Ss choral read the handout, then begin walking through the scheduled (and ordered) responses to the text based on color-coded cue cards the teacher has passed out. When finished choral reading the teacher models responding the text using the rubric. Then all students with that job respond to the text using their cue card – Ss may choose to repeat what the teacher said, or may come up with an idea of their own. The process is repeated two more times with each category. As each group finishes the teacher models filling out the “group recording sheet†on the overhead, basically assuming the job of facilitator for the class. Facilitators at each group also fill out their sheet, as this is their guided practice for the day. 
When finished, if time allows, fill in text features/audiences for “Fiction†on the wall poster. Tell students that tomorrow they will be working in their small groups as they respond to plays.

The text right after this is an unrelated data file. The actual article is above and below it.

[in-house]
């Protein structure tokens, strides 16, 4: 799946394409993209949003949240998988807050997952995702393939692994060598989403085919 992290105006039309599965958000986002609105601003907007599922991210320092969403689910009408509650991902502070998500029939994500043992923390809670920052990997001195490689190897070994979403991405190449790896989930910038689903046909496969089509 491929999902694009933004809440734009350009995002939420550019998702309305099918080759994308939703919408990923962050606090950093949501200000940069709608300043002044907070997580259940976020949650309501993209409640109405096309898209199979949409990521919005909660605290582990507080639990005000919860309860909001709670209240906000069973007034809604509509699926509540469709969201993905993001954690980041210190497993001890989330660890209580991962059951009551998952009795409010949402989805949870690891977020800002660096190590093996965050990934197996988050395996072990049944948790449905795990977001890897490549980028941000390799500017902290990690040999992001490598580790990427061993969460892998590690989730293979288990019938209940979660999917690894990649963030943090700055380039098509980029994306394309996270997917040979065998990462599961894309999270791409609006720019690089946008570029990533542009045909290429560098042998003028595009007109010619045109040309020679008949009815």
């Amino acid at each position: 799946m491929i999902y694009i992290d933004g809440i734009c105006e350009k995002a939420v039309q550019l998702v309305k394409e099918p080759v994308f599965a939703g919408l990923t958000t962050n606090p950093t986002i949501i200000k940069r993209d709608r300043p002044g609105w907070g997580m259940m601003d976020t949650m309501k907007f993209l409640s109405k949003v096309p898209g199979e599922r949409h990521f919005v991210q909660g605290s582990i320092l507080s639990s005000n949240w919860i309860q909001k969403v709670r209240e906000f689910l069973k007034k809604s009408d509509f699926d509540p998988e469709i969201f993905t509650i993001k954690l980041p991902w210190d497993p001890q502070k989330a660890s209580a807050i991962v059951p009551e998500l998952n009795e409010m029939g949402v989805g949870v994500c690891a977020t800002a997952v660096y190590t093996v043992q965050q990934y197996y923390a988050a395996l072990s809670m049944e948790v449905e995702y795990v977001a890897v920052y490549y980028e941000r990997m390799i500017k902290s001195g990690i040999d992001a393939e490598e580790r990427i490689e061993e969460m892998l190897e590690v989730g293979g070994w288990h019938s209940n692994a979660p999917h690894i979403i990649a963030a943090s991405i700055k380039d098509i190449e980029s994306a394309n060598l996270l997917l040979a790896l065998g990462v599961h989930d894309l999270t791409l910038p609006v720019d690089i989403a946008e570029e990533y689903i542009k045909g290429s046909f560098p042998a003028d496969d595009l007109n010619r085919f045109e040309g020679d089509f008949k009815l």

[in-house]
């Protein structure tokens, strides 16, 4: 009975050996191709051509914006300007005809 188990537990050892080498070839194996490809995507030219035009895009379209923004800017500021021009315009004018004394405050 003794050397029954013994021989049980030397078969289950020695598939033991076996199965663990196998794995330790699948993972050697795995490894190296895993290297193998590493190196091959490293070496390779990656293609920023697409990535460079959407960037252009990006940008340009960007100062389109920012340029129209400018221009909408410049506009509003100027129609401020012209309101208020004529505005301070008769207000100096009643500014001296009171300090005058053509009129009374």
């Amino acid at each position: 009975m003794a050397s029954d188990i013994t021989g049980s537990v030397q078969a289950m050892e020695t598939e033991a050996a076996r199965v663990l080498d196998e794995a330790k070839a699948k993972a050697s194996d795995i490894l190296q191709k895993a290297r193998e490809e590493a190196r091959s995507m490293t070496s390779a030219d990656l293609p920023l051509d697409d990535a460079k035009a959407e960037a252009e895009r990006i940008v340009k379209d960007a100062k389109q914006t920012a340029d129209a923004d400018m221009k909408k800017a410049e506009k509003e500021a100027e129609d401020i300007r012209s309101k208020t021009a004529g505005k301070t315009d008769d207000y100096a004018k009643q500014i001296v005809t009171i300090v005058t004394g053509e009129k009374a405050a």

(30 minutes)
VI. Independent Practice –
In their groups, using cue cards and recording sheets, Ss respond to drama and poetry. Tt teaches a 5-8 minute mini-lesson on each form at the start of the lesson, emphasizing visual clues (indenting, stage directions, etc), and purpose (especially for drama – ability to show the relationship between two people). Ss then break off into their groups and respond to new piece, working through the RT schedule as the Tt circulates. 
If time allows at end of the lesson, Tt fills in the “Literary Forms†poster with the class. 
 (30 minutes)
VIII. Closing the Lesson
Tell students how impressed you were by how you saw them interacting and teaching each other in groups this week. Remind students of the three Ws and how a great writers, including them, think about these things every time before they write. 
Focus Questions: What is your favorite literary form and why? 
What do you think the most powerful literary form is? 
What is the most popular (movies)? Why is this? 
( Minutes)

Lesson Resources

LRA 3 1 Sample Texts   Activity